Mother and I learnt to live on our own as soon as we discovered that Uncle Zagwa’s wife never wanted us in their home. She was the one who told us, point blank, that we shouldn’t have bothered to come. They wanted to enjoy the wealth that uncle had just amassed. After leaving his new home, we also learnt that Uncle Zagwa lied. He used very little of the money from our land and house to pay my hospital bills.
As soon as we started adapting to our new squatter, taunts from the villagers started, but mother didn’t let them affect her. She gracefully accepted help from those who gave her a hand in providing for my needs and education. With the little money from her piece works and vegetable selling business, she managed to settle my school loans. Lucky, I graduated with a distinction and got employed as a lecturer at the same college I attended.
“Please my son, find a place in your heart and forgive me. It was never my intention to abandon you and your mother. It was nothing more than the shenanigans from my wife. She never wanted you in the house,” he pleaded.
I was astonished by my uncle’s return and confession.
“She coaxed me to sell your property and spend the money on ourselves. She said there was nothing good that you and you uneducated mother could do with the property.”
I imagined that Uncle Zagwa longed to be set free. And for a moment, I stared at him.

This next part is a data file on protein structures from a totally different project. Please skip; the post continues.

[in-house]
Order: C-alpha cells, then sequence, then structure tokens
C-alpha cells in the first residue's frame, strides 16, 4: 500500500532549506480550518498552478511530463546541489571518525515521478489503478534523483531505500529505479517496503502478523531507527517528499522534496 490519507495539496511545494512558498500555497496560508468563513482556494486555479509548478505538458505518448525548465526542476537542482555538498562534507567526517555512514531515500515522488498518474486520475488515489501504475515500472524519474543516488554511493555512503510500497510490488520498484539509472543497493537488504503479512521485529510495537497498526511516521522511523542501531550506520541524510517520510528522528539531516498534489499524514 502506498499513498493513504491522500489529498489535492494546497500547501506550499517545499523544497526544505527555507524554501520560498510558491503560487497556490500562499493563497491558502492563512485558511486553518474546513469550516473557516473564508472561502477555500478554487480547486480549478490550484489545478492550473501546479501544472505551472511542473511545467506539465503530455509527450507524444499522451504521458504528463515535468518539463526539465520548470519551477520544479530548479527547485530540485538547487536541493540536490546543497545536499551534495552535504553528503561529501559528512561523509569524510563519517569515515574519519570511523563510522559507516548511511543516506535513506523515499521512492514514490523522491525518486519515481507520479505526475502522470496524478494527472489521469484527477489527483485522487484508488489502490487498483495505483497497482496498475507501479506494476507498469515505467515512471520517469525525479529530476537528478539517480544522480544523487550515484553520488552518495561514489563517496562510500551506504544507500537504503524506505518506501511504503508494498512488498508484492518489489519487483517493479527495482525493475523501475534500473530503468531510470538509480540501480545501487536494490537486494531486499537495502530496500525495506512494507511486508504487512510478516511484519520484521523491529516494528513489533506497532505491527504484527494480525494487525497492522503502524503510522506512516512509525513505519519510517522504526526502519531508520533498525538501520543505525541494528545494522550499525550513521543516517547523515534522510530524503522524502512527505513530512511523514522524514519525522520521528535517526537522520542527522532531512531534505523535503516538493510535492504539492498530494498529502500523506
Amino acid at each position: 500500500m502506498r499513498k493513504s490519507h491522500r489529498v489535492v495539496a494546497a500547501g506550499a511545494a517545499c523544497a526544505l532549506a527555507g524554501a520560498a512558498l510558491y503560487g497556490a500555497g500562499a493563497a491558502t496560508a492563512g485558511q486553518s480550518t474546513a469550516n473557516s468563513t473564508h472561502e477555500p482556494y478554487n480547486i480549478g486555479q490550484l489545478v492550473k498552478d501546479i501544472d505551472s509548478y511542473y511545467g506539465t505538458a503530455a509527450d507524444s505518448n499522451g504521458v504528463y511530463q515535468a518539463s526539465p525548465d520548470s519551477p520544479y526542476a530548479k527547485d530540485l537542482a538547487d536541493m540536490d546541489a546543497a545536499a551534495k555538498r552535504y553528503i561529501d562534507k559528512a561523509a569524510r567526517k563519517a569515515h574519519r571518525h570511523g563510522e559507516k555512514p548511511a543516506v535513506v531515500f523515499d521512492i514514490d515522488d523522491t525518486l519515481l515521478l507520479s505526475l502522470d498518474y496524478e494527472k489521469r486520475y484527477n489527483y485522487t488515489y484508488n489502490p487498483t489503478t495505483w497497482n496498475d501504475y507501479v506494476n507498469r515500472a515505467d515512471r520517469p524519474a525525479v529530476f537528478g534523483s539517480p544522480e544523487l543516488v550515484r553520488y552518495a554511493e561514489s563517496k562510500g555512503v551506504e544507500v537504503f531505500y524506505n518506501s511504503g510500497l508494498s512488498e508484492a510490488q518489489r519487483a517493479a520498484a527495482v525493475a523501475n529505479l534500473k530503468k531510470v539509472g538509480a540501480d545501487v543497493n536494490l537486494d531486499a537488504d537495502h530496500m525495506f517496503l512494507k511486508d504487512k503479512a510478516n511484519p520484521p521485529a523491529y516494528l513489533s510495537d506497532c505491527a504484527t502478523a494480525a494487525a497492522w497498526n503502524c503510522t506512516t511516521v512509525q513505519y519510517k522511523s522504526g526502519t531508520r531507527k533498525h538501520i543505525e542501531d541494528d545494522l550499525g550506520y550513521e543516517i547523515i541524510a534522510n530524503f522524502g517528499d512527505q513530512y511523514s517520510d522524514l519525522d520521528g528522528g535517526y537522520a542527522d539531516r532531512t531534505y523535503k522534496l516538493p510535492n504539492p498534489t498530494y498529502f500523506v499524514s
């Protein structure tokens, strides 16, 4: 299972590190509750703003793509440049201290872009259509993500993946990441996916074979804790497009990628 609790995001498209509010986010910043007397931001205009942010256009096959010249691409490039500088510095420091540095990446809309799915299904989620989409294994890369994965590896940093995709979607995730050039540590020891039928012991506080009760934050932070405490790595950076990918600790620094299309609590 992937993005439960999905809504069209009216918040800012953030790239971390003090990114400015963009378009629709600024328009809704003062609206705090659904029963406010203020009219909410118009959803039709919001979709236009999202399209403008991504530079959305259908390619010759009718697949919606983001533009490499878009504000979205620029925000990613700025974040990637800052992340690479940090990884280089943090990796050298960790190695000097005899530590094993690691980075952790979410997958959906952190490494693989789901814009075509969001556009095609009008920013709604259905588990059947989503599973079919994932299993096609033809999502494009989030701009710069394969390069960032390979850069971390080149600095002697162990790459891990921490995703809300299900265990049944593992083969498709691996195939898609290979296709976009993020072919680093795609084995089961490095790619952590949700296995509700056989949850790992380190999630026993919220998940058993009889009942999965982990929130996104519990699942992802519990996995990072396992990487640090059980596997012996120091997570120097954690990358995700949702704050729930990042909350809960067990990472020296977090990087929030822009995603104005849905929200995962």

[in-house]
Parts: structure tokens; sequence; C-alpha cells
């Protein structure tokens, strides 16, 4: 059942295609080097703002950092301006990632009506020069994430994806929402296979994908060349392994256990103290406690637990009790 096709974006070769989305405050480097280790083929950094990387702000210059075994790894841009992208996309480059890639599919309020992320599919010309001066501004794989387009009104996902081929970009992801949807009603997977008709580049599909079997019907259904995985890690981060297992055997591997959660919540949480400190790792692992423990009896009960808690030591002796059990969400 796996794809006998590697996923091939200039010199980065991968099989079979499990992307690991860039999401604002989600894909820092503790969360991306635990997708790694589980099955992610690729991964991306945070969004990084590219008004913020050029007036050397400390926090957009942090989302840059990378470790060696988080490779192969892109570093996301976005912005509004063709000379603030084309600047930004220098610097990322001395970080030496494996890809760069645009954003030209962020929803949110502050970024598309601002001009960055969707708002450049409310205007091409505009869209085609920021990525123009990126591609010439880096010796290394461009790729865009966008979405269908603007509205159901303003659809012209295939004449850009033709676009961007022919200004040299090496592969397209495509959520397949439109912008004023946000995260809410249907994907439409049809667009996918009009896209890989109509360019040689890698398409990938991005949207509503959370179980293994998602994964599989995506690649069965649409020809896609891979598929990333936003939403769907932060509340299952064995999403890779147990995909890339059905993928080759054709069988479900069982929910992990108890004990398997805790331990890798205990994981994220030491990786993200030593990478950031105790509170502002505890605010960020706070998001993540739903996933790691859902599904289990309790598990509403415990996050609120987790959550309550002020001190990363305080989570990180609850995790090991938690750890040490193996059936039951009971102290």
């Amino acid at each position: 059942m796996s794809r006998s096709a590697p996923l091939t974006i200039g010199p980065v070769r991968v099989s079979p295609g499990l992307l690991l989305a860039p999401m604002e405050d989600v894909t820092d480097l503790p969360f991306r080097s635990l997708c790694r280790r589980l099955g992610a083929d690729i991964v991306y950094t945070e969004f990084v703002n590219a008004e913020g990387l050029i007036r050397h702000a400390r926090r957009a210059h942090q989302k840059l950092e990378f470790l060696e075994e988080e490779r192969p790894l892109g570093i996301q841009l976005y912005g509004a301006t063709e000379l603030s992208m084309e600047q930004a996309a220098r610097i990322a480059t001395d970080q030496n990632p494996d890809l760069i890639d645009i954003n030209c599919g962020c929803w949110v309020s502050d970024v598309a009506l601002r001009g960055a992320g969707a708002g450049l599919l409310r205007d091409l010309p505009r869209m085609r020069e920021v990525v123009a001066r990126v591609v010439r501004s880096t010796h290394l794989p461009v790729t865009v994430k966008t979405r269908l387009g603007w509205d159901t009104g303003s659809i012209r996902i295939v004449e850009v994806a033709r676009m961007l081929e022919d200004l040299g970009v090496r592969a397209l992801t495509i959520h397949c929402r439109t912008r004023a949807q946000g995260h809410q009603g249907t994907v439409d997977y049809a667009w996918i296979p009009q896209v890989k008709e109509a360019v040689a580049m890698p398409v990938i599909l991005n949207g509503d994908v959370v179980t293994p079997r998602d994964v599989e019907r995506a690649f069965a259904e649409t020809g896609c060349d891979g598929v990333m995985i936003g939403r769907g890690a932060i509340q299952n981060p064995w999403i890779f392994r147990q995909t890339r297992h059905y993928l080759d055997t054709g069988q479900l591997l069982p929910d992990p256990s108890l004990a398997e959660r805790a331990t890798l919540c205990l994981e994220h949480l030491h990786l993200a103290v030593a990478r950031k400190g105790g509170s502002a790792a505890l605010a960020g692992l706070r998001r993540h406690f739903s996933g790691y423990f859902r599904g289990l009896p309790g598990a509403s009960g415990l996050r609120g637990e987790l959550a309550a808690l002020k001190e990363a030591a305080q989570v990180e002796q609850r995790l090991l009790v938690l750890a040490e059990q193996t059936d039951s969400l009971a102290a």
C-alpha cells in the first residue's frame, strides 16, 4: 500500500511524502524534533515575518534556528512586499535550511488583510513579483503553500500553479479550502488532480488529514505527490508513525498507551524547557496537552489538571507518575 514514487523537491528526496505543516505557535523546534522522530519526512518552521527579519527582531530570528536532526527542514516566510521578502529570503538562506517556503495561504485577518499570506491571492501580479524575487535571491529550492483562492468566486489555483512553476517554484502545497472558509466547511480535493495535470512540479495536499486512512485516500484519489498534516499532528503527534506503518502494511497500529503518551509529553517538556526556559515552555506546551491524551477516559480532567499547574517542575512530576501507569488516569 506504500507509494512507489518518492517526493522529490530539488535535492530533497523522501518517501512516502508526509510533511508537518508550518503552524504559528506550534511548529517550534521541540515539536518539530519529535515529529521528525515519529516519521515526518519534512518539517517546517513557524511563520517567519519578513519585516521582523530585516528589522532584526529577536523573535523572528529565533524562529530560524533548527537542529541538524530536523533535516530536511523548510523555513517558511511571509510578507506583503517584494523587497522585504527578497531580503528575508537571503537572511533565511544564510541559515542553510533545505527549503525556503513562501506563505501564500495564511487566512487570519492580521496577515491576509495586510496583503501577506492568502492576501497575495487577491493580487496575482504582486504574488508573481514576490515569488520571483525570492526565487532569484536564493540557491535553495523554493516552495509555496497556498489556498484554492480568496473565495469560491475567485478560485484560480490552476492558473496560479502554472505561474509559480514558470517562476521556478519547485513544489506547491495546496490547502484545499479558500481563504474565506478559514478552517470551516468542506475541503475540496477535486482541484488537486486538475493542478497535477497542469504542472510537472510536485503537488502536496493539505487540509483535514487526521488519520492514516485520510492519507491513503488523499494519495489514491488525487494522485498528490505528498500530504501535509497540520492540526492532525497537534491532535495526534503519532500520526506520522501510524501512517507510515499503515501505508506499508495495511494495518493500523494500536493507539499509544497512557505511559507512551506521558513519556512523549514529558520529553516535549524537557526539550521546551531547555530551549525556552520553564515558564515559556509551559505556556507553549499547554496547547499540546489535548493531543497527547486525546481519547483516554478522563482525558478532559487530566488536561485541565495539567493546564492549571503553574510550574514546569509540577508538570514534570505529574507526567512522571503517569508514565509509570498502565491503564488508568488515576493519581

He now had no family. His wife divorced him and took their two kids. He was pathetic as he knelt before me, waiting for my response. I continued gazing at him with my heart racing, fists clinched and longing for his throat.
Finally, I asked myself where he had been all those years. And of course, how had he traced his way to my house in the city. I pitied him so much for the look of a beggar he wore in his dirty once-white shirt. The only thing that could have quenched my anger could have been sending him away. But I thought it would have been nice to put him to shame by letting him enjoy what I was predestined for.
“Uncle Zagwa,” I called him, “we once lived together as a family. I don’t think you deserve to rot in the streets when my mother and I have plenty of room for you, both in our house and hearts. We are still a family, welcome to the future.”
Tell us: Would you have forgiven Uncle Zagwa? Why or why not?